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  • Libya Ops – The Canadian pilots steered their CF-18 Hornet fighter-bombers over the Libyan target with every intention of destroying it with their 225-kilogram smart bombs. But they saw something they didn’t like and hesitated:  Mission aborted. “We passed,” said the pilots’ commanding officer, Lieutenant-Colonel Sylvain Ménard – call sign “Gogo” – referring to a mission flown shortly after the CF-18s from Bagotville, Que., arrived in Sicily on March. 19. “The target we were investigating was really close to some buildings. We didn’t know if they were military or civilian, so we did not drop on the target.” ….”
  • A bit of a reminder re:  the seriousness of war, from “George Jonas’ 10 commandments of war.” “…. 1.  Don’t go to war for any purpose but the defence of your country’s vital interests, and only if they cannot be secured any other way …. 8.  If hostilities become unavoidable, please let your soldiers fight ….”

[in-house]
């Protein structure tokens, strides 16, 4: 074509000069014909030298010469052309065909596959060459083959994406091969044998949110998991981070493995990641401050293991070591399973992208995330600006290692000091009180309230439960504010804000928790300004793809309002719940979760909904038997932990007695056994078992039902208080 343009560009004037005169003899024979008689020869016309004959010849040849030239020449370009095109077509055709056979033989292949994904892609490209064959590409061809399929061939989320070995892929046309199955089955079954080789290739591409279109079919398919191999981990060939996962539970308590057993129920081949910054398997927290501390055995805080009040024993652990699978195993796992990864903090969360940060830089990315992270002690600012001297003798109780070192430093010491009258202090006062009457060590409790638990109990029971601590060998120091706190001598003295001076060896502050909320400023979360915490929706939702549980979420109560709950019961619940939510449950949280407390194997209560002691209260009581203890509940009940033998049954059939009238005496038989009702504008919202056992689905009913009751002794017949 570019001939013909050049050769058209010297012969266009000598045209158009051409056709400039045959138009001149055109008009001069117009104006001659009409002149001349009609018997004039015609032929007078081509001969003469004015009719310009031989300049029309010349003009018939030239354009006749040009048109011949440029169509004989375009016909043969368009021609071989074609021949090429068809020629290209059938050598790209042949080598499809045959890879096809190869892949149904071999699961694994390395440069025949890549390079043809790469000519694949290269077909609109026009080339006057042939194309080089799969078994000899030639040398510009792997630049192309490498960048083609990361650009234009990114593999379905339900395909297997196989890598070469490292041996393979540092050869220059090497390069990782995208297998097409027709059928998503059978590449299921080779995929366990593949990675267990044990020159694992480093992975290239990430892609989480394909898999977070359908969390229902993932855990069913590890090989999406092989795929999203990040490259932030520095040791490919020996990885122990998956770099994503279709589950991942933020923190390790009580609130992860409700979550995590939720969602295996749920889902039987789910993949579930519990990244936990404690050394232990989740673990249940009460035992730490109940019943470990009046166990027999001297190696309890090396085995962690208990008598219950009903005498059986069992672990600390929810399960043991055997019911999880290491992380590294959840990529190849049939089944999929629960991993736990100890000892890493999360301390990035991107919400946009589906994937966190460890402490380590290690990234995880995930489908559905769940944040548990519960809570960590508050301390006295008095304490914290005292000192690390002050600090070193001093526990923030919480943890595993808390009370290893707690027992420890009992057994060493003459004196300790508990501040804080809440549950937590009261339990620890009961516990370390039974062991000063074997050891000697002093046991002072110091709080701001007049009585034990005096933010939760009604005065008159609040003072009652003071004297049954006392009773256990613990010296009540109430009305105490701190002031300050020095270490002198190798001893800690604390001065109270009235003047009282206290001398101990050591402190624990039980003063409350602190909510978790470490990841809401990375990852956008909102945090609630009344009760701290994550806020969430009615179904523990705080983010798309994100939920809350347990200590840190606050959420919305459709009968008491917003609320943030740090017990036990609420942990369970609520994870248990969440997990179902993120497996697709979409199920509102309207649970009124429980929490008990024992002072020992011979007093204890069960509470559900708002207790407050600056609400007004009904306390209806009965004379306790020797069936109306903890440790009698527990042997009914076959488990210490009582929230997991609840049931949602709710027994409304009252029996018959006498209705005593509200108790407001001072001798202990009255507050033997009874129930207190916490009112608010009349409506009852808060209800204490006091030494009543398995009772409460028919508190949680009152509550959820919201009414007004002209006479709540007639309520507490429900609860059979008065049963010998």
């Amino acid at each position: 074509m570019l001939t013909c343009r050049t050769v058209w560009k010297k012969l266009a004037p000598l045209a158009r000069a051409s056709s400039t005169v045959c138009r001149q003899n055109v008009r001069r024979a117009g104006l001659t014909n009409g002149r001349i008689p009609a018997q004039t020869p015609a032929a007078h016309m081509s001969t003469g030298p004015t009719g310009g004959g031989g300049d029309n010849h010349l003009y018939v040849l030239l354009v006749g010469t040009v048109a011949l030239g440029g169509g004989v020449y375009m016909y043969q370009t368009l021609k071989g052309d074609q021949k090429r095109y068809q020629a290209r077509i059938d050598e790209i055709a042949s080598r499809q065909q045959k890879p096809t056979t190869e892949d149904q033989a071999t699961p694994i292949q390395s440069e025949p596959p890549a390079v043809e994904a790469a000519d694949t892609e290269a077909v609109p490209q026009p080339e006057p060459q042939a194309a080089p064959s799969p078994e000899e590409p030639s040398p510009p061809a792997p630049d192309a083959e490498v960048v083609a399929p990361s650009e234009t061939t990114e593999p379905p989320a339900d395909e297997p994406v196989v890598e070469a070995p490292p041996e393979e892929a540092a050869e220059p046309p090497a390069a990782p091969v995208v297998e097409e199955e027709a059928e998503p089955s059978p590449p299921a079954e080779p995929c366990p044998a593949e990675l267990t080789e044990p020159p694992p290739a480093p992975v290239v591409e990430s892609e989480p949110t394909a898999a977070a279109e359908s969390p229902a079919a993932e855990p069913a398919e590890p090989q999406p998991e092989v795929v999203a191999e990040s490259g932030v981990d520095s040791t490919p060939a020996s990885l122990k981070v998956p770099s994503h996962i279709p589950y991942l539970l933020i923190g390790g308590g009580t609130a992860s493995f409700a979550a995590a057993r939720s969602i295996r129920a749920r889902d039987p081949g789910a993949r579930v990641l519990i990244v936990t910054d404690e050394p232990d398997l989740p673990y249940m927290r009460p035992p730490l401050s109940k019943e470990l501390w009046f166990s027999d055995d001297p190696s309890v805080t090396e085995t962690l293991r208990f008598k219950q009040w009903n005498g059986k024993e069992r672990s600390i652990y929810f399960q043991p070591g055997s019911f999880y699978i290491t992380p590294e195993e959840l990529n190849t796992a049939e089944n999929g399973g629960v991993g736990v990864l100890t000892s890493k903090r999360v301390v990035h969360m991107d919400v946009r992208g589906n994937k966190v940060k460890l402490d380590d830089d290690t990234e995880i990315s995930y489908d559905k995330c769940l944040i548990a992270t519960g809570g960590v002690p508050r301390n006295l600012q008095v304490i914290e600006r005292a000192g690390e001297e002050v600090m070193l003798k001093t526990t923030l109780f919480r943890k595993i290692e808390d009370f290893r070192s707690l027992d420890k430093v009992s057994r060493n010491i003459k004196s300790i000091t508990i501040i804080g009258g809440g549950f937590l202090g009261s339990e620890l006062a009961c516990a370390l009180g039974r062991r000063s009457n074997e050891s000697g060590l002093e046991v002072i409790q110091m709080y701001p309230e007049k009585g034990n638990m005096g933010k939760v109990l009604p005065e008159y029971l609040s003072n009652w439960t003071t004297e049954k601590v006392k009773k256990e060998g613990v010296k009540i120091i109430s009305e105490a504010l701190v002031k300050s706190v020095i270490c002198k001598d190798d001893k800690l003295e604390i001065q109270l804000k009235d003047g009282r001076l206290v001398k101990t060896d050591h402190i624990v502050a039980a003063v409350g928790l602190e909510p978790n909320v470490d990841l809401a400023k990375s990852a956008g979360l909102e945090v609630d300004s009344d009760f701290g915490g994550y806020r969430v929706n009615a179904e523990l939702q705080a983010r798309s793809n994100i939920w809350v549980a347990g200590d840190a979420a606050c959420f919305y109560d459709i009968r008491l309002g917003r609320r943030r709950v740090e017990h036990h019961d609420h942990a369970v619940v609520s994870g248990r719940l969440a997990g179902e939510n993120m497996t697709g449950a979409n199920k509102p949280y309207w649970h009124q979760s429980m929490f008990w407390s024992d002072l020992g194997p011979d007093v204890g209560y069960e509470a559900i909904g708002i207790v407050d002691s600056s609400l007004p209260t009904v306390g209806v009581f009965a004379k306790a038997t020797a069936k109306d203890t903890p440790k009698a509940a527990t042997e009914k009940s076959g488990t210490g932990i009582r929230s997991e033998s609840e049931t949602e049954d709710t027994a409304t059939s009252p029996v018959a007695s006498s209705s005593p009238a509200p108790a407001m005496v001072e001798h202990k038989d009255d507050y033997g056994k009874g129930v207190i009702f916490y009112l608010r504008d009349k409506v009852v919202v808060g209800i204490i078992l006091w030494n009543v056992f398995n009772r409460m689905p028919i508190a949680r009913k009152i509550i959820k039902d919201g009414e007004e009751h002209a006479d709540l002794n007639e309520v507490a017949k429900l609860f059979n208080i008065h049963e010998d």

• Unfinished plates of lamb and rice are still being cleared away as the governor of Panjwaii, Haji Fazluddin Agha, receives a post-lunch briefing on security threats in his district.  An official with Afghanistan’s National Directorate of Security stands on the shura room’s ornate red carpet to deliver his report, telling Agha his agency has identified a pair of insurgents who have been appointed to the new Taliban shadow government in Panjwaii.  The official says evidence was recently discovered proving both men are responsible for killing Canadian troops and laying “thousands” of roadside bombs. It also seems both men had been previously captured by coalition forces and then released, though the reasons for this are unclear. Agha takes in the information and a discussion ensues among the dozen or so Canadian and Afghan military commanders in the room. The idea is raised of re-arresting the men or killing them. But a consensus ultimately forms around another course of action, which is verbalized by Lt.-Col. Michel-Henri St-Louis, the commander of the Canadian battle group.  Instead of taking punitive measures, give the insurgents a chance to change their ways, St-Louis says.  “I think the district governor has a great opportunity to convince some of the fighters to live in peace, and maybe these two can be the start,” he tells Agha. “If these two individuals came here with their village elders, admitted to some of the choices they’ve made and vowed a future of peace, I think you could have the start of something very positive.” ….”